- Myst 4: Revelation has Haven, which prominently features a rocky seacoast, a jungle, a swamp, and a savanna all within yards of each other.
- The Tomb of Sammun-Mak, episode 302 in the Telltale Sam and Max games, has the duo's Generation Xerox ancestors, Sammeth and Maximus, taking the Disorient Express train from New York to Egypt. Don't ask how that works. It's fitting, though; their descendants can drive to just about any destination they want, including Europe and the moon.
- The arcade game Harley Davidson: L.A. Riders includes Lincoln Fabrics, a relatively obscure local landmark, but doesn't put it on Lincoln Blvd. which gave the store its name. Why bother?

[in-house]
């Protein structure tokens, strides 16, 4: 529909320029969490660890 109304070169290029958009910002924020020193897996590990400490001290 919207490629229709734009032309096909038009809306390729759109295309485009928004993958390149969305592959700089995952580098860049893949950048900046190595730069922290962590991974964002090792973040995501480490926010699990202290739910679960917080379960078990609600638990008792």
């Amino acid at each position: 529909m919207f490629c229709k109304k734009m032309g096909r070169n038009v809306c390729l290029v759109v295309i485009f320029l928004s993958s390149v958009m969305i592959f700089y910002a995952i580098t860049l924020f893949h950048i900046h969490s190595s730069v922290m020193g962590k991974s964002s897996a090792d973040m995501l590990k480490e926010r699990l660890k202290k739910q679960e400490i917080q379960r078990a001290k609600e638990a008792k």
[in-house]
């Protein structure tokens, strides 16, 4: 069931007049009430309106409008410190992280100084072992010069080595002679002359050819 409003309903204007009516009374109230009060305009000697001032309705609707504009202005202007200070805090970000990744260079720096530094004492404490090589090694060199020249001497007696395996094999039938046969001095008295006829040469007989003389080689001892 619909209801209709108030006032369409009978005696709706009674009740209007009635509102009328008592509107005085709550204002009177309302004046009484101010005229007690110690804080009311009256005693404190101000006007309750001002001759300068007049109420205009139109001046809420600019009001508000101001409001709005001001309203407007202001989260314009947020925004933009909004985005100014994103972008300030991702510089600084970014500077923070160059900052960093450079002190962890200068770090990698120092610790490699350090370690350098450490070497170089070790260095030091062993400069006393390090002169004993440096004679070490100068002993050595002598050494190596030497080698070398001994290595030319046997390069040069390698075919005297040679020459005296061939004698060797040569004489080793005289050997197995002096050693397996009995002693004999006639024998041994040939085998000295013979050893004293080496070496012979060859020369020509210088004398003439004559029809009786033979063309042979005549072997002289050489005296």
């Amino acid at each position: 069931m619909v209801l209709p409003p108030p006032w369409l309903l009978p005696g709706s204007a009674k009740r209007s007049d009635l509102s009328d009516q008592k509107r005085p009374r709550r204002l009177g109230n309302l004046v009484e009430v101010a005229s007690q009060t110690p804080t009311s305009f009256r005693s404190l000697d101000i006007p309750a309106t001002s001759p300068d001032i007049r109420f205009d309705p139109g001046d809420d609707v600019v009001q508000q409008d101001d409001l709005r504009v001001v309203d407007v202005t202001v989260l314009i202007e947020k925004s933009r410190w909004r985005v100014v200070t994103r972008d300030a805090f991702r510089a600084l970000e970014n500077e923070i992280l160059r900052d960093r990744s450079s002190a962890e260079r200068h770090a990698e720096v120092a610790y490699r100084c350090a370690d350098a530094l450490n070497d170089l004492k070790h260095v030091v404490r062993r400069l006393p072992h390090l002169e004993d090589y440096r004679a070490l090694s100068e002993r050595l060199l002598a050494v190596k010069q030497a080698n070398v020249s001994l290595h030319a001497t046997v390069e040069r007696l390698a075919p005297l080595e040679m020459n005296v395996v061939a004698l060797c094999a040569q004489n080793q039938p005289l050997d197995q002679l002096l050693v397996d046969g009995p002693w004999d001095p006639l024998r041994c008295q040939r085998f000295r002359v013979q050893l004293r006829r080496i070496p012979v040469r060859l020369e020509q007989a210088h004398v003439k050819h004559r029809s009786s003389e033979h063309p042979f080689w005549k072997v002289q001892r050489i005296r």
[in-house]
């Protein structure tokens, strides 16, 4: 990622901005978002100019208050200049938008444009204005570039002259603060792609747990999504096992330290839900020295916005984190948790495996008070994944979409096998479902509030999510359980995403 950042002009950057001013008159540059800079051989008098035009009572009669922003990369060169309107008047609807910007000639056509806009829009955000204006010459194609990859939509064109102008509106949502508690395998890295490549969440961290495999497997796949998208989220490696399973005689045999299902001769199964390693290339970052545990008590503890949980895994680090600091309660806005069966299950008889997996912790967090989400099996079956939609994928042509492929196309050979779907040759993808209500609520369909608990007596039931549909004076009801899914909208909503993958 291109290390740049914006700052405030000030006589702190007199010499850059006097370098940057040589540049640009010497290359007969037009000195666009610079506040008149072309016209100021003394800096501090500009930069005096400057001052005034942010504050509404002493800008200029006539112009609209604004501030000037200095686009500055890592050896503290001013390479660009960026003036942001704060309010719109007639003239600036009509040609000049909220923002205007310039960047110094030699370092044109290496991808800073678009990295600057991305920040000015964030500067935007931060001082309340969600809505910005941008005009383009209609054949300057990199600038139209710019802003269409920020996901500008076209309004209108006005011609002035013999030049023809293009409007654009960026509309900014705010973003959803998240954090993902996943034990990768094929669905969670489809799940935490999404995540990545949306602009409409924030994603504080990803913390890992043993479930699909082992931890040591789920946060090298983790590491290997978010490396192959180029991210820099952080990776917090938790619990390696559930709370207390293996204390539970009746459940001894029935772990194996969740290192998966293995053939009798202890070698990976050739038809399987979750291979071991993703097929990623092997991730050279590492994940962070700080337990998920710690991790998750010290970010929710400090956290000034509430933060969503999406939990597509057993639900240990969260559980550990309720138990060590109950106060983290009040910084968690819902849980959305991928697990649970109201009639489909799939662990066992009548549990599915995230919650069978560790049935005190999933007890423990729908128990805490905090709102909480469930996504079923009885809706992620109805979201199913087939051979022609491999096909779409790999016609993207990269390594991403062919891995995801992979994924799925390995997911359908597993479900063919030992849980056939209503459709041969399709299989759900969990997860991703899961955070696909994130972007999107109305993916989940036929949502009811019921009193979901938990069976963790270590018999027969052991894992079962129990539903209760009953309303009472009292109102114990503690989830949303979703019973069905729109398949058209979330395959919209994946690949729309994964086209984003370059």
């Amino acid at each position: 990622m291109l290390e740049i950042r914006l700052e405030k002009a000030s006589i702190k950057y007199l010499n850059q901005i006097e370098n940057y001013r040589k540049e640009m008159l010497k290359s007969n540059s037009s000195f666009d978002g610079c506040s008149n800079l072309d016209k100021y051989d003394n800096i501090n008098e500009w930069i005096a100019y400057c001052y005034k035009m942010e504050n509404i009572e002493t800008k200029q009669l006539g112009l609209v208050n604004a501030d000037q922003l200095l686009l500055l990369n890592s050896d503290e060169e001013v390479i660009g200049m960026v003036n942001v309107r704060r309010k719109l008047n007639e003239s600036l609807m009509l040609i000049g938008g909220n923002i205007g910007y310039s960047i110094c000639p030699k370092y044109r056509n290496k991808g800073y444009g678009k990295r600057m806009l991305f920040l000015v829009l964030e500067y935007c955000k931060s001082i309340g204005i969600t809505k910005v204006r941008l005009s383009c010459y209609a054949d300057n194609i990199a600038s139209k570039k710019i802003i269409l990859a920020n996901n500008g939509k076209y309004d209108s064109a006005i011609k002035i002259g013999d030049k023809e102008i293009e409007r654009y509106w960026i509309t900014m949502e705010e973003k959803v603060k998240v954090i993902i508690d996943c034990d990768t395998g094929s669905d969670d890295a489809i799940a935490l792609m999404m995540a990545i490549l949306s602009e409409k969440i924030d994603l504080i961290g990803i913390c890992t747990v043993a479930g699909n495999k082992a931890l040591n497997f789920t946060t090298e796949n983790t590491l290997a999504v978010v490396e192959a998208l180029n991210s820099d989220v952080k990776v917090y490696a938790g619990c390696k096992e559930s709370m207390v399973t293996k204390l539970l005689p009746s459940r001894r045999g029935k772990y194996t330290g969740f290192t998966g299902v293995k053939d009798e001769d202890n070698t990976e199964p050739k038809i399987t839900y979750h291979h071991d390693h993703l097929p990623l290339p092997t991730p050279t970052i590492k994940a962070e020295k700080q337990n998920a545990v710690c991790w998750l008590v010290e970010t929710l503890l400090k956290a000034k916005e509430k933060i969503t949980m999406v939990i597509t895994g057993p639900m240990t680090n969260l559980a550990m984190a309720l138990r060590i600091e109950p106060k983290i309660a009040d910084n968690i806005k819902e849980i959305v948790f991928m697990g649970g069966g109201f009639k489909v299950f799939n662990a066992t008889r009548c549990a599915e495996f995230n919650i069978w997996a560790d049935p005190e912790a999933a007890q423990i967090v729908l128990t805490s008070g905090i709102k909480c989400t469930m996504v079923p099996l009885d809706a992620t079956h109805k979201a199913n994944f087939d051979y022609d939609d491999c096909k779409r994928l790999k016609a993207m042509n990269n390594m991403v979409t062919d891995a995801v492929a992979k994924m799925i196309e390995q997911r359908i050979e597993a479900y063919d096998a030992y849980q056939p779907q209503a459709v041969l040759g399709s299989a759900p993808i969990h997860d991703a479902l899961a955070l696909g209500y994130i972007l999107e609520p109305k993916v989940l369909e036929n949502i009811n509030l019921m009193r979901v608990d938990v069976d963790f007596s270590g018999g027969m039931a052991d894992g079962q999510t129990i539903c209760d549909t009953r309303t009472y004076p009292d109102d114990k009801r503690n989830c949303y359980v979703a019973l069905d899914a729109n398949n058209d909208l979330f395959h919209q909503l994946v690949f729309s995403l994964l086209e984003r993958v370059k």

- Soldier of Fortune's last mission involves invading a German castle, under which the enemy has a submarine dock. Except that the Castle is the mountains, in a part of Germany that is far from the ocean.
- Averted by The Conduit, which features very accurate (in video game terms) depictions of various Washington D.C. landmarks and neighborhoods. Even the Metro subway system's signage and stations are duplicated with remarkable fidelity.
- The maps are compressed quite a bit in the Battlefield series, because full-size replicas of the actual battlefields would spread the players out to hell and gone.